I know the Algorithms library is currently not focusing on data structures, but I don't think it's fair to compare this new library with Python's itertools module and the C++ algorithms library. Both Python and C++ support a much wider range of data structures than Swift, which makes it easier to develop focused libraries like that. On the other hand, in Swift you'd have to write your own data structures if you want a performance boost in some operations. There are many performance problems in Swift that you currently can't solve solely with what the Standard Library provides, which is not the case for Python/C++.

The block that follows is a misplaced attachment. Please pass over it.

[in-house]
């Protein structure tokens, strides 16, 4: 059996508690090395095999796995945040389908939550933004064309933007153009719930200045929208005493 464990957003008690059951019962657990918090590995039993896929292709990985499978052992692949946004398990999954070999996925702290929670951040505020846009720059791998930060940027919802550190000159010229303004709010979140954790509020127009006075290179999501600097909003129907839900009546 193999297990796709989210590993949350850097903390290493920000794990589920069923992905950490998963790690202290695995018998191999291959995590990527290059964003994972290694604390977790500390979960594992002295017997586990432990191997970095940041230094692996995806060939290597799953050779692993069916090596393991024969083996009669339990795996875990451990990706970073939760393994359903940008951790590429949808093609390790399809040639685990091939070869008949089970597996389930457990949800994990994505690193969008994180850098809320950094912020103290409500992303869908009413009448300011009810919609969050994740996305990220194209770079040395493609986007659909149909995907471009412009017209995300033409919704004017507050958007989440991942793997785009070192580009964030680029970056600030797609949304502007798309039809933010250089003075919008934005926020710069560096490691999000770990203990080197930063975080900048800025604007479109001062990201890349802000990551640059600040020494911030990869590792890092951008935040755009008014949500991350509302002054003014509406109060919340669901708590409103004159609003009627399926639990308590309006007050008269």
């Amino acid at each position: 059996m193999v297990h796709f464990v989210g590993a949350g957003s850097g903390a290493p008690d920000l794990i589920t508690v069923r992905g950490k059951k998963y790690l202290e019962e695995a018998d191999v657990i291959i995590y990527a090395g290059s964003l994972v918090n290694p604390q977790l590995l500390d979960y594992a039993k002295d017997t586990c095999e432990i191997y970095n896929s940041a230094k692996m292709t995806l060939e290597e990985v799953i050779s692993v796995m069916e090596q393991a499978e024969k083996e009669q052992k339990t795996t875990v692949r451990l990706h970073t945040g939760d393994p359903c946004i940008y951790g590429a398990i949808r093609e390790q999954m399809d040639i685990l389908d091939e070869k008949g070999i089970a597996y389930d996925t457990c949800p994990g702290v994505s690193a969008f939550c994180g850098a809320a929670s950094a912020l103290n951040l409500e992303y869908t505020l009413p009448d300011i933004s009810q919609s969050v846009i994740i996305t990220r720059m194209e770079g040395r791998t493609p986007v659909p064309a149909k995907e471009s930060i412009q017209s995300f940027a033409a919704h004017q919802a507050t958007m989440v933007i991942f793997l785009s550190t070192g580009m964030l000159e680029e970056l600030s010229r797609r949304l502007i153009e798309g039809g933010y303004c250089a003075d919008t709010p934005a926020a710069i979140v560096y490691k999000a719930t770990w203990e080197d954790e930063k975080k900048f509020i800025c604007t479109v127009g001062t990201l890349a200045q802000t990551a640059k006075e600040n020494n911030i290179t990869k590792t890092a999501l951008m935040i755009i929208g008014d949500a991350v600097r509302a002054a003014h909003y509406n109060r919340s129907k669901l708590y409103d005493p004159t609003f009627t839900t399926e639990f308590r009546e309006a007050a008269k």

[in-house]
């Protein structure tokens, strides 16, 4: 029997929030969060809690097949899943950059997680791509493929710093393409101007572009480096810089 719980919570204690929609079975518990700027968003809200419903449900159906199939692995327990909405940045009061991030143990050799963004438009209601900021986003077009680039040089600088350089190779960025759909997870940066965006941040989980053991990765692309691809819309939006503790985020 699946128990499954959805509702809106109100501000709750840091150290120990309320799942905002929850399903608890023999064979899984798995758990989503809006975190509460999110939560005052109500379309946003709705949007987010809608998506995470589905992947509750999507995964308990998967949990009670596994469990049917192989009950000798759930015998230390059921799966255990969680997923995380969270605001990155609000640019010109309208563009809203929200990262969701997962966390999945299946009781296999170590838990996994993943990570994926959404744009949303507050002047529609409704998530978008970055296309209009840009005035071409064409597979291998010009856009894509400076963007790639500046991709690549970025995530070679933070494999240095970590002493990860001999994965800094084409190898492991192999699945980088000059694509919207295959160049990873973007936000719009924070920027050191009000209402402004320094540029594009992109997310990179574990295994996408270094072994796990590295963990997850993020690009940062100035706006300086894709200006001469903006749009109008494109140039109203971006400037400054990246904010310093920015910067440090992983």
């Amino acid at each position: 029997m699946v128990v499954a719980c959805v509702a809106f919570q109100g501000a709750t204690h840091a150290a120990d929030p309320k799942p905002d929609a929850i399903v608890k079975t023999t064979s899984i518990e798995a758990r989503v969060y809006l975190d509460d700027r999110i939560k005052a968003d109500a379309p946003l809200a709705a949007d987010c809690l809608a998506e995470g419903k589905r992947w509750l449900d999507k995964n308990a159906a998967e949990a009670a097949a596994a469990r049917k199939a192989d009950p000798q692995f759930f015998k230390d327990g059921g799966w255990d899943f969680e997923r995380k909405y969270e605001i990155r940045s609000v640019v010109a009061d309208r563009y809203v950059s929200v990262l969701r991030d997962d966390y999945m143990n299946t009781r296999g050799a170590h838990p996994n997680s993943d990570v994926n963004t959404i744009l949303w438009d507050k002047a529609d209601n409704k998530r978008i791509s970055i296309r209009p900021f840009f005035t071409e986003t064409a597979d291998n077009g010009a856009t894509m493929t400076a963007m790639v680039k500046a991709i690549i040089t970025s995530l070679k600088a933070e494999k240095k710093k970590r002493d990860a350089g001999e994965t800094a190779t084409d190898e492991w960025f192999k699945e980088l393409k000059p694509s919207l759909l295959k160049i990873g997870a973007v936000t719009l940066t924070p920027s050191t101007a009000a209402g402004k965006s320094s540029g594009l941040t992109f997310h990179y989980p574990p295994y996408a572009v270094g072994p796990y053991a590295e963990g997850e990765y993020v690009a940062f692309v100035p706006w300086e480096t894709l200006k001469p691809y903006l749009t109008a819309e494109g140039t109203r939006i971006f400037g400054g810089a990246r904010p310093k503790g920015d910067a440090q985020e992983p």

In any way, If we don't want to add data structures themselves, how does the Core team feel adding about some of them as Collection algorithms?
My main example and suggestion with this are Priority Queues, which is available in Python as heapq as in C++ as priority_queue. Because Swift lacks it, I would say most people's first instinct when trying to pick the first X elements in a sorted list would be to do something like this, which is very inefficient compared to a priority queue:
[5,3,7,4,7,3,8,9,2].sorted(by: <).prefix(3) // [2,3,4]
If we don't want to add the full data structure, what would the Core team think about abstracting it as a function?
[5,3,7,4,7,3,8,9,2].prefix(3, whenSortedBy: <) // [2,3,4]
Would this fall under an algorithm that has more pragmatic alternatives?